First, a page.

United States District Court, N.D. New York
PLAINTIFF: PAUL HENRY, Pro se
DEFENDANTS: HON. ERIC T. SCHNEIDERMAN New York State Attorney
COUNSEL: RACHEL M. KISH, ESQ. Assistant Attorney General
DECISION AND ORDER
E. PEEBLES CHIEF U.S. MAGISTRATE JUDGE
pending before the court in connection with this action is a
motion brought by the plaintiff to compel the defendants to
provide additional discovery. For the reasons set forth
below, the motion is denied without prejudice.
September 14, 2015, pro se plaintiff Paul Henry, a
New York State prison inmate, commenced this civil rights
action pursuant to 42 U.S.C. § 1983 against two named
individuals and several "John Doe" defendants, all
of whom are alleged to be corrections officers employed by
the New York State Department of Corrections and Community
Supervision ("DOCCS") at the Clinton Correctional
Facility ("Clinton"). Dkt. No. 1. In his complaint,
plaintiff alleges that, on or about October 28, 2012, he was
assaulted by corrections officers causing him to suffer
serious injuries. Id. at 4-6. As relief,
plaintiff's complaint requests an award of compensatory
and punitive damages in the amount of $20 million.
Id. at 7.
court issued a mandatory pretrial discovery and scheduling
order in the action on October 7, 2016. Dkt. No. 24. Among
other things, the order required defendants to produce
certain documents relating to plaintiff's claims, and
specified the types of documents covered. Id.
Particularly, in cases involving claims of the use of
excessive force, the order required the production of
documents falling into the following categories:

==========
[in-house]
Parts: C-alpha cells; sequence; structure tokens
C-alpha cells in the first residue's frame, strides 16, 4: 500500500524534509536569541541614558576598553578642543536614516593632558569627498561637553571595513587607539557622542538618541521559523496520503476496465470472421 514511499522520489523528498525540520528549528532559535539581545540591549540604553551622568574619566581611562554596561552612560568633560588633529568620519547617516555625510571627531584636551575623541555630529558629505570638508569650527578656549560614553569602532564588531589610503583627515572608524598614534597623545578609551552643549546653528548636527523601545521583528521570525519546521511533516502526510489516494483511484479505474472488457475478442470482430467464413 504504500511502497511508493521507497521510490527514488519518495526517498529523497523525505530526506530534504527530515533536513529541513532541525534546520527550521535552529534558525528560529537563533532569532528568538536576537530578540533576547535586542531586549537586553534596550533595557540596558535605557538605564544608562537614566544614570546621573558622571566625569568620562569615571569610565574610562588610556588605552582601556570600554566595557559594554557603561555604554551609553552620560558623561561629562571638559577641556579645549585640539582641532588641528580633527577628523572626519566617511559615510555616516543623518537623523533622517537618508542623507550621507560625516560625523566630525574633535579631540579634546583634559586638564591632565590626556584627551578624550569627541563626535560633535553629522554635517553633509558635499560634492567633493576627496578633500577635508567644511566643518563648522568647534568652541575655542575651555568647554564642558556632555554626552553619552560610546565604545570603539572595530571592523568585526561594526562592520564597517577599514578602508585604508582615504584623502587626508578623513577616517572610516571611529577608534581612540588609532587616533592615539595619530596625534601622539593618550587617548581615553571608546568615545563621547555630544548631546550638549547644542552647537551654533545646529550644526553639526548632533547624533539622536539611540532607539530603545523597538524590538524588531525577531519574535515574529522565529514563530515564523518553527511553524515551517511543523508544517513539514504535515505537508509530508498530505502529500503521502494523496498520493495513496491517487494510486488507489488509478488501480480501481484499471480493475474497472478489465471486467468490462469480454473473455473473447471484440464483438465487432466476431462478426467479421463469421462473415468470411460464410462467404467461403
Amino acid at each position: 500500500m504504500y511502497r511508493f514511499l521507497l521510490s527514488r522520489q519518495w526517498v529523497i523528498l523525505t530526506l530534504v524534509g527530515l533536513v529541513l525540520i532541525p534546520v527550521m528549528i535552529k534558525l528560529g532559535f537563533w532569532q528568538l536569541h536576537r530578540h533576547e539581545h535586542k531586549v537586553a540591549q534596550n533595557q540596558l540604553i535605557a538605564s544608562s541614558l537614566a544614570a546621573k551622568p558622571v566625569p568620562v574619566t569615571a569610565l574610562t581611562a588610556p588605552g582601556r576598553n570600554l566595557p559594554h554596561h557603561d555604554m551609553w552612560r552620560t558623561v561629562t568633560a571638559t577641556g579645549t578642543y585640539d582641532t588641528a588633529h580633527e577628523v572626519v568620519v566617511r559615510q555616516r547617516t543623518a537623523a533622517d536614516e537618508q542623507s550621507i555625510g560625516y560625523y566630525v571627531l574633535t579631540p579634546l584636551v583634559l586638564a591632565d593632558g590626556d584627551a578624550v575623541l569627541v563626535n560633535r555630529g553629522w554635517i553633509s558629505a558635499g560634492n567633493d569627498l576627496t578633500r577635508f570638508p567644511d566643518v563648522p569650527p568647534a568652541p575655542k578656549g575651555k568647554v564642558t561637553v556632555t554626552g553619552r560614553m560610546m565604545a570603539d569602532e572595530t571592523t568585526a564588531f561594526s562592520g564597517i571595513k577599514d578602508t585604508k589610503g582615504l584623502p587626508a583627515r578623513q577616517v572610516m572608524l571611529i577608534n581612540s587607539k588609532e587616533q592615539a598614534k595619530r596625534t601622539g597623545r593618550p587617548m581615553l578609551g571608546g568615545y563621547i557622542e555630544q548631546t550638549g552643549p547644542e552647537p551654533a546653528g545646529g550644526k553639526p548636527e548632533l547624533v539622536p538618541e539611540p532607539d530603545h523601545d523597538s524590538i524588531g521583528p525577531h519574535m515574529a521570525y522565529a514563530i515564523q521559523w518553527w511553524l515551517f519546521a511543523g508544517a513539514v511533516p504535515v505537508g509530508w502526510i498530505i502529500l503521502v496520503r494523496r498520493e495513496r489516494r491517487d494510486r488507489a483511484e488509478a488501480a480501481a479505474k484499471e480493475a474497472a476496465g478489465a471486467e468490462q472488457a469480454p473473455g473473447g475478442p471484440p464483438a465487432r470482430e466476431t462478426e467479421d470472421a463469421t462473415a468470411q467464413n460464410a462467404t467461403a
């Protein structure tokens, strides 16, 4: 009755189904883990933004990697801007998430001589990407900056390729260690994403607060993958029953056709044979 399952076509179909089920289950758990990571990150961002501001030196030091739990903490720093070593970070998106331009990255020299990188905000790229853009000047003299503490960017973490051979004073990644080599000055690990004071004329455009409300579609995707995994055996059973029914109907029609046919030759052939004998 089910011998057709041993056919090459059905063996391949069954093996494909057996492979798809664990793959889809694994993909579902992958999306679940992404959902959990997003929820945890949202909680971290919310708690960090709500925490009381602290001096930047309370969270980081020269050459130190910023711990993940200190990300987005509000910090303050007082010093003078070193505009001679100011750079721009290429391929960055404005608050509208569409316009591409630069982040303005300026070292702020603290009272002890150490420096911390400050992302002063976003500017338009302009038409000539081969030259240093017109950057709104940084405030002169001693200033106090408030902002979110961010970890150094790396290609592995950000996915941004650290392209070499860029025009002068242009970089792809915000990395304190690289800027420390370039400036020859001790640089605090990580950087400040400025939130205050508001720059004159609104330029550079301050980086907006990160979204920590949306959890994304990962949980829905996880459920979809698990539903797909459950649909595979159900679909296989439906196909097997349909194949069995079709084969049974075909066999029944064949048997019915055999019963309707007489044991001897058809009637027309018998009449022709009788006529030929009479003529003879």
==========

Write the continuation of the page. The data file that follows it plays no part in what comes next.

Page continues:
Photographs; unusual incident reports; use-of-force reports;
disciplinary charges; records (including transcripts) of
disciplinary hearings; determinations of disciplinary charges
and appeals therefrom; videotapes and/or audiotapes, and
medical records concerning treatment for any injuries
allegedly received by the plaintiff as a result of the
incident(s) alleged in the complaint.
Id. at 7 (footnotes omitted). In compliance with
this directive, defendants' counsel sent plaintiff a
letter on December 21, 2016, accompanied by nearly four
hundred pages of materials, all of which were indexed by
Bates stamp numbers. Dkt. No. 38-1. Defendants supplemented
that disclosure on December 27, 2016, with the production of
additional records. Dkt. No. 38-2.
January 6, 2017, plaintiff filed a document entitled
"notice of motion to produce" with the court. Dkt.
No. 35. Plaintiff requests the production of documents
falling into nine enumerated categories. Id. In
response, defendants' counsel wrote to the court on
January 12, 2017, advising that plaintiff had not previously
requested the documents set forth in his motion, and asking
that the court therefore consider the motion papers as a
request for the production of documents pursuant to Rule 34
of the Federal Rules of Civil Procedure. Dkt. No. 38. A
text order was subsequently issued on January 12, 2017,
granting that request, deeming plaintiff's submission
(Dkt. No. 35) to be a demand for the production of documents,